In: Main23 Jun 2010
The leading cause of cirrhosis and hepatocellular carcinoma around the world is chronic hepatitis B virus (HBV) infection. Approximately 10% of patients who carry the human immunodeficiency virus (HIV) in the U.S. are co-infected with HBV and face decreased survival rates. Worldwide, 400 million people are chronically infected with hepatitis B.
Interferon alfa-2b (Intron® A, Scher-ing) and lamivudine (GlaxoSmithKline) have been approved by the Food and Drug Administration (FDA) for the treatment of chronic HBV infection. Fewer than 50% of the patients with chronic HBV, however, are candidates for interferon alfa-2b, and this therapeutic option has shown only modest success. Among co-infected patients, resistance develops in about 24% of patients after one year of therapy, in 47% after two years of therapy, and in 67% after four years of therapy.
The limited number of approved agents for the treatment of chronic HBV infection and the increase in the number of patients co-infected with HIV and HBV have reinforced the need for safe and effective new therapies. On September 20, 2002, the FDA approved the nu-cleotide reverse transcriptase inhibitor (NRTI) adefovir dipivoxil (Hepsera™, Gilead). Although this drug had previously been considered for the treatment of HIV, at higher dosing levels it was found to be associated with significant renal disease. At lower—and apparently safer—doses, adefovir has proved to be effective in the treatment of HBV in mono-infected patients, in HIV/HBV co-infected patients, and in lamivudine-resistant co-infected patients.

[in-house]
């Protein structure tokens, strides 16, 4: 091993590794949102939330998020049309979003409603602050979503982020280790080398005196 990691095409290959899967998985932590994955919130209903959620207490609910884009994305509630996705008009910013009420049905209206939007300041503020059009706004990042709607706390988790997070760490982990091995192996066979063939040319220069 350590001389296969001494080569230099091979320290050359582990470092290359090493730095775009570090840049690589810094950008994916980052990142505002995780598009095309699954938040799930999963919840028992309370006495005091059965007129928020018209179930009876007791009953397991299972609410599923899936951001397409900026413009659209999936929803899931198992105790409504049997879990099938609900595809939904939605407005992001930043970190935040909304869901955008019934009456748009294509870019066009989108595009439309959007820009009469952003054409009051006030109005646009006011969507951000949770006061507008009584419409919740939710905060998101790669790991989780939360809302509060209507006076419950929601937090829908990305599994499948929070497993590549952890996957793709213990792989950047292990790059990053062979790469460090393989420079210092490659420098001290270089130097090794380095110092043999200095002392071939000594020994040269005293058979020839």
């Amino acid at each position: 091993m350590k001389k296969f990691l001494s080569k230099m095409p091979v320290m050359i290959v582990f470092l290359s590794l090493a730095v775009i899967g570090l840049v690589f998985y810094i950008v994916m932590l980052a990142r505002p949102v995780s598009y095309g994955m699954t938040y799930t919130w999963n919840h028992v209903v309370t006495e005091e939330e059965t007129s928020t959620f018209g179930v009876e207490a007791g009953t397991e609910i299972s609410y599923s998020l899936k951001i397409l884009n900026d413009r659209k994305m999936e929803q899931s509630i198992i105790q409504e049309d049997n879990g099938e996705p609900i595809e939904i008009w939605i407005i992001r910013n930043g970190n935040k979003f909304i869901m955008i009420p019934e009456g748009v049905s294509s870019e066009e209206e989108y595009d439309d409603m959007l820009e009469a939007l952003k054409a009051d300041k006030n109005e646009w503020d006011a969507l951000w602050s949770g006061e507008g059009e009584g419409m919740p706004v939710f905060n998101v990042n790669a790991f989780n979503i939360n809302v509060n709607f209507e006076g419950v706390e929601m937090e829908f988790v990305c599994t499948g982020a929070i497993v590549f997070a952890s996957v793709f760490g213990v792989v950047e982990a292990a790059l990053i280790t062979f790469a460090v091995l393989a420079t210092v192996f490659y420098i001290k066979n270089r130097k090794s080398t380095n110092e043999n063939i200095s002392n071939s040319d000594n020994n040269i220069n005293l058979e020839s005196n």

Hepsera™ is a diester prodrug of ade-fovir, which is an acyclic nucleotide analogue of adenosine monophosphate. Through cellular kinases, adefovir is phosphorylated to the active metabolite, adefovir diphosphate. Adefovir diphos-phate inhibits HBV deoxyribonucleic acid (DNA) polymerase by competing with the natural substrate deoxyadeno-sine triphosphate and by causing DNA chain termination after its incorporation into viral DNA.
Up to week 48, studies have shown no mutations in the HBV DNA polymerase gene that might grant reduced vulnerability to adefovir. As a result of the lack of data showing a resistance to adefovir, its efficacy has been found to be greater than that of lamivudine canadian.
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